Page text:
With the emergence of automated process discovery tools, enterprise businesses have found a number of use cases for conducting business process discovery with dedicated software.
- Improve business processes
If the company reaches a point where it knows that something should be improved in its business-related activities, this is where process discovery can come in handy. It's a very effective first step to see the reality of work in the company and to better understand current processes before committing to multi-million automation projects.
- Automate business processes
Process discovery helps to find automation potential in a non-biased, data-driven way. Data is the new oil; valuable, high-quality data that tell a lot is a pure treasure. Process discovery's robust data collection techniques help to find better automation cases.
- Improve employee satisfaction and efficiency
Manual and repetitive tasks can be really tedious and cause decreasing job satisfaction and productivity loss. However, it's hard to identify them when integrated into a routine and interrelated between various business processes. Process discovery can be your company's eyes and really map the business processes making them more transparent.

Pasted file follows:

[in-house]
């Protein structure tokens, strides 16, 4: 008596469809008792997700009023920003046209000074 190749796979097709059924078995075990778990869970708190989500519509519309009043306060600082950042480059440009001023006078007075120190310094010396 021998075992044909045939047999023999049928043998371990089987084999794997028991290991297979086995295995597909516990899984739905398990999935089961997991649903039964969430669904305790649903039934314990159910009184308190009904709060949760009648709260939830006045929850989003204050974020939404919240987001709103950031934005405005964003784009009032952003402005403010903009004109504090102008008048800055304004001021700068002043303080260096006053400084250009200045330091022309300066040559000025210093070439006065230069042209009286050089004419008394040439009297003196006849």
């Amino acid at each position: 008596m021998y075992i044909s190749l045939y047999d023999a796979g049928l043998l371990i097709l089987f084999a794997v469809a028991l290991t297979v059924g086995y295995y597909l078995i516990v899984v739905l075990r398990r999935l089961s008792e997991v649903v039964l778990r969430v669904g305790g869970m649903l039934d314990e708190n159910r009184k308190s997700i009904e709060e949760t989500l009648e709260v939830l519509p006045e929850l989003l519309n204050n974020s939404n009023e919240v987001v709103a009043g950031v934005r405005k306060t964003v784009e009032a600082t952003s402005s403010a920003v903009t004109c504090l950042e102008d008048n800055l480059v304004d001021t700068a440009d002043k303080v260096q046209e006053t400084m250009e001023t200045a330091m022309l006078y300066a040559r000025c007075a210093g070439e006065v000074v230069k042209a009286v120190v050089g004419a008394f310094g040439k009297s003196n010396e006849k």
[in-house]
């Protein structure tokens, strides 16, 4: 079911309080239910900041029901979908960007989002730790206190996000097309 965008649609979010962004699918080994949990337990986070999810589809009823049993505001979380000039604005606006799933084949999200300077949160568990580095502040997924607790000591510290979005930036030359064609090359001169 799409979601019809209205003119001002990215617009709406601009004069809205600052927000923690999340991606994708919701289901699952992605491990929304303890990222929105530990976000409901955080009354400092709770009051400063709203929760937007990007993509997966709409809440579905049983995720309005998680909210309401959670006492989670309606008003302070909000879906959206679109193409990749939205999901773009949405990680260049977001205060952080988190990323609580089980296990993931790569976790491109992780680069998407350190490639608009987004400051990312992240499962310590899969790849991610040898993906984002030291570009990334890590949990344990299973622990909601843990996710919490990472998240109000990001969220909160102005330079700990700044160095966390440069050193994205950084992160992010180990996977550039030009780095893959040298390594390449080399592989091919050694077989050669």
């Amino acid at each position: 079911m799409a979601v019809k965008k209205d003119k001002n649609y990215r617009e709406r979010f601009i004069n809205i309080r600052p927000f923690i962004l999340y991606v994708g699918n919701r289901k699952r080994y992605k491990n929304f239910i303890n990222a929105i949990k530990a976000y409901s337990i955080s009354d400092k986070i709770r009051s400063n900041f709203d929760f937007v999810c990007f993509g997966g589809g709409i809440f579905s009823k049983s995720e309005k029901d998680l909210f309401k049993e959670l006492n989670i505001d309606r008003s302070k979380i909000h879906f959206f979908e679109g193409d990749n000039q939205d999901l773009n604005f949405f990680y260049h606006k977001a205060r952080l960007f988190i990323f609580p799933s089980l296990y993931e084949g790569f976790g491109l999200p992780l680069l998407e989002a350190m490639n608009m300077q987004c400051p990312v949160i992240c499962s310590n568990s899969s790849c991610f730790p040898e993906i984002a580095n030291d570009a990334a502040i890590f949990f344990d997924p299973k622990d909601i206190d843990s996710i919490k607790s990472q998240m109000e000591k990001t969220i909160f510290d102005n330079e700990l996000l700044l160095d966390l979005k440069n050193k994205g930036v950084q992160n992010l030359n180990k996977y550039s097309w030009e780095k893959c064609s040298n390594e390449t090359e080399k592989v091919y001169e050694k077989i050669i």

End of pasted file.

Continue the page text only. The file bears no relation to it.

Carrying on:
- Facilitate RPA automation
Companies have used process discovery as an "x-ray" in their RPA initiatives. RPA is a software tool that automates repetitive, rule-based tasks by creating "bots" that mimic people's actions and execute them within a particular task. It supports identifying which processes are ideal candidates for RPA in terms of automatability and ROI. It also creates automated workflows, significantly reducing the time in RPA implementation.
Are you interest to read more about modern process discovery tools and techniques? Read the Work API whitepaper!